Postage Prices Just Went Up Again. Here's How Much Stamps Cost Now
Dan AveryFormer Writer
Dan was a writer on CNET's How-To and Thought Leadership teams. His byline has appeared in The New York Times, Newsweek, NBC News, Architectural Digest and elsewhere. He is a crossword junkie and is interested in the intersection of tech and marginalized communities.
ExpertisePersonal finance, government and policy, consumer affairs
The price of first-class stamps, packages and other services went up on Jan. 22.
Why it matters
The rate hike is due partly to the US Postal Service's massive debt: The agency has an annual budget deficit of $10 billion.
The US Postal Service raised the price of stamps on Sunday, with a first-class stamp going from 60 to 63 cents.
Prices for international mail and metered letters also rose, as did fees for post office boxes, money orders and other special services.
Stamps just rose to 60 cents in July 2022, up from 58 cents. The National Postal Policy Council, a trade association for corporations that use stamped mail, called the back-to-back increases "unwelcome burdens."
But the Postal Service says the new rates are still "competitive."
"Prices of the US Postal Service remain among the most affordable in the world," the agency said in a statement in October.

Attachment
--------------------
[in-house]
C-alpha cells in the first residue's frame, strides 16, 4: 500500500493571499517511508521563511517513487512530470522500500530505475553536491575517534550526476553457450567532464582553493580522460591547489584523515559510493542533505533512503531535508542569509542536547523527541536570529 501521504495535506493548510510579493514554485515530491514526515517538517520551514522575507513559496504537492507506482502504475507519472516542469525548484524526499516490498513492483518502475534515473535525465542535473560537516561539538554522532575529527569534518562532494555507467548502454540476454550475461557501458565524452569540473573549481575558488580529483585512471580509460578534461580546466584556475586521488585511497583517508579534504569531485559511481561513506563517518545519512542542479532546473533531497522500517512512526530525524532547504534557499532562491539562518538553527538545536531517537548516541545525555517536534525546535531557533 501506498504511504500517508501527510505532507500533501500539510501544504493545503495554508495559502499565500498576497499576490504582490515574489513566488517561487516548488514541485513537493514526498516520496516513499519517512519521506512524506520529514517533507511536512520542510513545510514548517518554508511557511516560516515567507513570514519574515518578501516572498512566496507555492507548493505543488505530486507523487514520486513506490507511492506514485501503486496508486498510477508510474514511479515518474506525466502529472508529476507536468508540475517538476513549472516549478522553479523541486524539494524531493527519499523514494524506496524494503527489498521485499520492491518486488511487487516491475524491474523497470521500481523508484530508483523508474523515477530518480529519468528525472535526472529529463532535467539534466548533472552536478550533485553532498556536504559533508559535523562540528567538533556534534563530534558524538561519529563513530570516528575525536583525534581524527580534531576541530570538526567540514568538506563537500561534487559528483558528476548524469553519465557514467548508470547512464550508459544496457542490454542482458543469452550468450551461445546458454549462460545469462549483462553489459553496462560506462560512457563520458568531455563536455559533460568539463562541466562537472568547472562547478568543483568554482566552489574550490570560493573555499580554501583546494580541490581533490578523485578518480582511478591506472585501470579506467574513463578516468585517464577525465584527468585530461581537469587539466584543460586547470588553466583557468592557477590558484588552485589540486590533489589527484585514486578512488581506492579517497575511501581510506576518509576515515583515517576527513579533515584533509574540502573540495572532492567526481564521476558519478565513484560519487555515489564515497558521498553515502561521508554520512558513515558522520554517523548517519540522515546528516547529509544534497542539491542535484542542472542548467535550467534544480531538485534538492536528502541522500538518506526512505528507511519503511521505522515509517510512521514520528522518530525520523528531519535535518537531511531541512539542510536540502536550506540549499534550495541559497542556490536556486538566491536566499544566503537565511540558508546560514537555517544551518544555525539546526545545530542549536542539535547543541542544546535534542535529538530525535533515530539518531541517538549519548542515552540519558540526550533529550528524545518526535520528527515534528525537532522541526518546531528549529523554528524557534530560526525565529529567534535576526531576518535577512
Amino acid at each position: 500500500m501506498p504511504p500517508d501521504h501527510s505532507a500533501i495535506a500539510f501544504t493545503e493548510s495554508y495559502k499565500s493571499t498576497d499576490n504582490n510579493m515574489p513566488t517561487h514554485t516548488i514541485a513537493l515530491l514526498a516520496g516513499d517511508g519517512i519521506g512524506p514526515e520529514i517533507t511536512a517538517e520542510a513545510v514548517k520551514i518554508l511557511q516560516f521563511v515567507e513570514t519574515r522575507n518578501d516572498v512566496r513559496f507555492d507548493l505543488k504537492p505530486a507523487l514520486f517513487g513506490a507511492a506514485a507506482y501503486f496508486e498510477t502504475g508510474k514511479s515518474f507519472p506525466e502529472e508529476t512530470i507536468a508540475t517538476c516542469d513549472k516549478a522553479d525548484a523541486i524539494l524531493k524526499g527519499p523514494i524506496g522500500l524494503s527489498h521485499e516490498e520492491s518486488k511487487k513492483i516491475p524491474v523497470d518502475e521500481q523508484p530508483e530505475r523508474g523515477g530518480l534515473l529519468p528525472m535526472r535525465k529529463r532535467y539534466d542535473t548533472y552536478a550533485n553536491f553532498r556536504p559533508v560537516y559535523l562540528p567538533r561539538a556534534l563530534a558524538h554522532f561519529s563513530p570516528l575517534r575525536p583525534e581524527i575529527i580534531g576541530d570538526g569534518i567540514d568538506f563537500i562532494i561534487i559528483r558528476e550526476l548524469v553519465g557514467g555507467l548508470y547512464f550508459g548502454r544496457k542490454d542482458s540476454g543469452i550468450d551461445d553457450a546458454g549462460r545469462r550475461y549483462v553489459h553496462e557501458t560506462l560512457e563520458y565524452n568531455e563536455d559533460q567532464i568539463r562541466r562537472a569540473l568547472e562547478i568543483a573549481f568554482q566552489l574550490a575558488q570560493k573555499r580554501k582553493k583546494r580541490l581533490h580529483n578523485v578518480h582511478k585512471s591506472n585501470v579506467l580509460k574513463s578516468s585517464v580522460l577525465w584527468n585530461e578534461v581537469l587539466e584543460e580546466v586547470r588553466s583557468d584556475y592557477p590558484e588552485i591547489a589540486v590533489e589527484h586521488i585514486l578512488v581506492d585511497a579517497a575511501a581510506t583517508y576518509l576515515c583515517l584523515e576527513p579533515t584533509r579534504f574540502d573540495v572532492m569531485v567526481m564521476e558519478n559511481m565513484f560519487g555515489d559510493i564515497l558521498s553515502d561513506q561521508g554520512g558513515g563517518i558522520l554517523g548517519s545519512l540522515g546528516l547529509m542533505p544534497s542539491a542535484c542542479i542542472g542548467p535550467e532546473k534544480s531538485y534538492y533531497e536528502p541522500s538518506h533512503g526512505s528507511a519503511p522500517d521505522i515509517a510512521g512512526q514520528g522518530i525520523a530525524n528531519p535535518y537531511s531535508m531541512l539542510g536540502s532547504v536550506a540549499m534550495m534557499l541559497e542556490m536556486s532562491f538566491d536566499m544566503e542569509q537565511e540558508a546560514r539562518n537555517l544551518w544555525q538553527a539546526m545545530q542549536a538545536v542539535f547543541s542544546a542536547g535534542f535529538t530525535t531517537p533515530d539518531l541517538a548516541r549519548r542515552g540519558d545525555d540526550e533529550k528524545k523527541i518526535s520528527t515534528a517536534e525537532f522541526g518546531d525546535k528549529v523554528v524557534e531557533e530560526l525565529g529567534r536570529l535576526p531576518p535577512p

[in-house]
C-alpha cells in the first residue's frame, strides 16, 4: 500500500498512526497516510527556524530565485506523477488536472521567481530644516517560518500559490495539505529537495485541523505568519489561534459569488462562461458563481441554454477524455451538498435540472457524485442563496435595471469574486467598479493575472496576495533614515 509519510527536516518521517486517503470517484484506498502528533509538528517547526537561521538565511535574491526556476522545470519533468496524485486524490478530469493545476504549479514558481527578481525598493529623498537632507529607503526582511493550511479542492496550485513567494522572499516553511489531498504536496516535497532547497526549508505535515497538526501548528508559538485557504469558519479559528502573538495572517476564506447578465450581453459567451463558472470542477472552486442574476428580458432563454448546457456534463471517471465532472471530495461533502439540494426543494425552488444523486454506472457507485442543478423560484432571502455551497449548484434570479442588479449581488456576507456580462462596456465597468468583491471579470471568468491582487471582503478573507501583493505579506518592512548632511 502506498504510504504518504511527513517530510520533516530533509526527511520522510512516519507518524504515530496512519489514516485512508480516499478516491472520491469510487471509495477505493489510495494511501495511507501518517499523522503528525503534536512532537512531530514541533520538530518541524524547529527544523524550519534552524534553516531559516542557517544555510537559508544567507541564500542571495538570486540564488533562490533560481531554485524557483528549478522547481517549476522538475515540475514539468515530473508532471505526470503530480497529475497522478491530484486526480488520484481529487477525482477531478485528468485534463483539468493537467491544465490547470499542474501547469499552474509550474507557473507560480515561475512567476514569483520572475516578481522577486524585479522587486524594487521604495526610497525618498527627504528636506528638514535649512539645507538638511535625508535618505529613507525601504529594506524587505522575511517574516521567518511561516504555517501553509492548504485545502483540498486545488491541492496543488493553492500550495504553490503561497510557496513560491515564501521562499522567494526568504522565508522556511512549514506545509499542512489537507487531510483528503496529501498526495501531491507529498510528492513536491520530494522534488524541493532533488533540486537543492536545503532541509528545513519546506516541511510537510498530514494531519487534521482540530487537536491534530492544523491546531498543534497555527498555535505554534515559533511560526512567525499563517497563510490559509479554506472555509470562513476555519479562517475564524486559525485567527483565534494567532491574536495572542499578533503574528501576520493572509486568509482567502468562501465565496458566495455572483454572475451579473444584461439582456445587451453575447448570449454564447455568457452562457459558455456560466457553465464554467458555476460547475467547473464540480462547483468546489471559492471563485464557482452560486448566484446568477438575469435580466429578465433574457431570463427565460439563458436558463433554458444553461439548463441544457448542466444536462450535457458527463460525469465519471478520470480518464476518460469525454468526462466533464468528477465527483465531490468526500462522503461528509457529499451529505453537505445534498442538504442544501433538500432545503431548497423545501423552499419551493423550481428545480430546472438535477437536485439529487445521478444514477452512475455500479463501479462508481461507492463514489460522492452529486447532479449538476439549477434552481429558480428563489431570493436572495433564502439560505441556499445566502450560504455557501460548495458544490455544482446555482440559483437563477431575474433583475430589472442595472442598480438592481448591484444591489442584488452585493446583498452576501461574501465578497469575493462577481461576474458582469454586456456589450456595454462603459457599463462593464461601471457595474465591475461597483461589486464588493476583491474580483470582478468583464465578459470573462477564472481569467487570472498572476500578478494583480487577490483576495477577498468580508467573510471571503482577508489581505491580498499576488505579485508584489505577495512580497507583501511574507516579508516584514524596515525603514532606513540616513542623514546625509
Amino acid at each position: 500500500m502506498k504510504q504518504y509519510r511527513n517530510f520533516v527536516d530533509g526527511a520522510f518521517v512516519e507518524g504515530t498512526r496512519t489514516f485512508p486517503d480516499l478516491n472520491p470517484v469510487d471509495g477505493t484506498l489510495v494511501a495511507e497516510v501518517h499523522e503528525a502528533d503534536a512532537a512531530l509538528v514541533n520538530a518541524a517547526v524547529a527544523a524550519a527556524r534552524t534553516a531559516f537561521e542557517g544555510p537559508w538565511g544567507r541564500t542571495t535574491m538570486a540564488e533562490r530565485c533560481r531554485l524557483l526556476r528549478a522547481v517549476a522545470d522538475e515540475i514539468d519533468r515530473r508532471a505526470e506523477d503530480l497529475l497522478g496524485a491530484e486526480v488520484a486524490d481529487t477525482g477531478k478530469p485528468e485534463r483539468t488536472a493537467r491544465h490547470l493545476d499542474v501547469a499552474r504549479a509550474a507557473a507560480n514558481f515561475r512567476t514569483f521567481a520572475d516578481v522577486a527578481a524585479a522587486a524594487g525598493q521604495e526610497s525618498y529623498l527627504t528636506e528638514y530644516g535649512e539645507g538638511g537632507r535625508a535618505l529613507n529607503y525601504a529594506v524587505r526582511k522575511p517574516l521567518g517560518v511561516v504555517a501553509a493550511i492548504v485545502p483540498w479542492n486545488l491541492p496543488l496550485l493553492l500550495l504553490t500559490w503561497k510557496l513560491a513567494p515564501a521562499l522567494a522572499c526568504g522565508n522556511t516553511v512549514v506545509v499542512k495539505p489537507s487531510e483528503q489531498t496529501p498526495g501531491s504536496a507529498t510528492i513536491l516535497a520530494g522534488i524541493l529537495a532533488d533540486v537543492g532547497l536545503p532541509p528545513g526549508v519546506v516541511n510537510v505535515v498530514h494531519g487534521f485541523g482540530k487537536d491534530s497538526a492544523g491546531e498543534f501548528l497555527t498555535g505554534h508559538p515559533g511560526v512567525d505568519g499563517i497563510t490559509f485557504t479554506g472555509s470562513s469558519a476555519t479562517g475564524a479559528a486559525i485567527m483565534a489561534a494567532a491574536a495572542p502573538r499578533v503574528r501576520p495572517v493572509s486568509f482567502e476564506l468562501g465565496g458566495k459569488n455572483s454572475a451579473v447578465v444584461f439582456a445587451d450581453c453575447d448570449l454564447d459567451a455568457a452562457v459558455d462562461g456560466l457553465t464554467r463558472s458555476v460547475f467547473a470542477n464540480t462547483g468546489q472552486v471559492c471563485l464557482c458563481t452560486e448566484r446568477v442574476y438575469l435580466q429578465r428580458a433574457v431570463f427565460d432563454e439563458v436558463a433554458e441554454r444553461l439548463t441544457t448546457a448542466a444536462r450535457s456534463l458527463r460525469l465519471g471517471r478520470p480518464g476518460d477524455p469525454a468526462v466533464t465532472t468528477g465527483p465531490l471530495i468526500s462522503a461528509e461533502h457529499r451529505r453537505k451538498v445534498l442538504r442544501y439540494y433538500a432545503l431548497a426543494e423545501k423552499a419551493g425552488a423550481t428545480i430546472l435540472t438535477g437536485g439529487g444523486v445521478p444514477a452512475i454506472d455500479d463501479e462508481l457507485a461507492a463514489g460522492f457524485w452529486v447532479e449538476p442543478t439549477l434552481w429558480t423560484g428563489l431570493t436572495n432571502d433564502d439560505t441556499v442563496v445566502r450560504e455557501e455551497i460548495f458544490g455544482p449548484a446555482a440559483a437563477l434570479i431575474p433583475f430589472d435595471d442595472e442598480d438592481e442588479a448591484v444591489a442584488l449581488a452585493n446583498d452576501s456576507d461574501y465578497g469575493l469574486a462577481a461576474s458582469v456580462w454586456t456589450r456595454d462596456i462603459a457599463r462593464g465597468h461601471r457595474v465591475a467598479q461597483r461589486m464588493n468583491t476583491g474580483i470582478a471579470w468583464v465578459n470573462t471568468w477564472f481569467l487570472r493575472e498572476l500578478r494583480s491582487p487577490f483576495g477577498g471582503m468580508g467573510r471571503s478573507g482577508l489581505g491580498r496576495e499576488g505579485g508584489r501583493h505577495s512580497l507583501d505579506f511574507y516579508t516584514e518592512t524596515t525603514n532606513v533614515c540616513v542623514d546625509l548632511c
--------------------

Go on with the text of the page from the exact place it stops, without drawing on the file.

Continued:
Here's what you need to know about stamp prices, including what the new rates are and what you can do to delay paying more.
The US Postal Service increased the cost of sending packages via Priority Mail by about 5.5%. Priority Mail Express became 6.6% more expensive, First Class Package Service prices were bumped up by 7.8% and Priority Mail commercial rates increased by about 3.6%.
The new rates are still "well below the rate of inflation," the Postal Service said in a statement.
There was no price increase for Parcel Select Ground or USPS Connect Local, which allows businesses to offer same-day and next-day delivery for local customers.
It's definitely possible. The rate hikes are part of Postmaster General Louis DeJoy's 10-year Delivering for America plan, intended to chip away at the Postal Service's mammoth debt.
The agency has an annual budget deficit of $10 billion and, at the end of fiscal year 2020, was carrying $188 billion in debts and unfunded liabilities, the Government Accountability Office reported -- mostly from underfunding of workers' pensions and retiree health care benefits.
The Postal Service generally receives no tax dollars for operating expenses, relying on the sale of postage, products and services to fund its operations.
DeJoy's plans include increasing postage rates, lengthening delivery times and reducing post office hours. In October 2021, the Postal Service started lengthening delivery times for about a third of its volume, meaning that letters, parcels and magazines that took two or three days can now take up to five to arrive.
The nonprofit NPCC urged the Postal Regulatory Commission to consider whether it could discourage the Postal Service from filing multiple rate changes in a 12-month period. The Commission countered that "nothing in the statute or regulations dictates the frequency of price adjustments or the timing of when they are to occur." It encouraged the Postal Service to set a schedule for price adjustments "that minimizes costs and disruptions."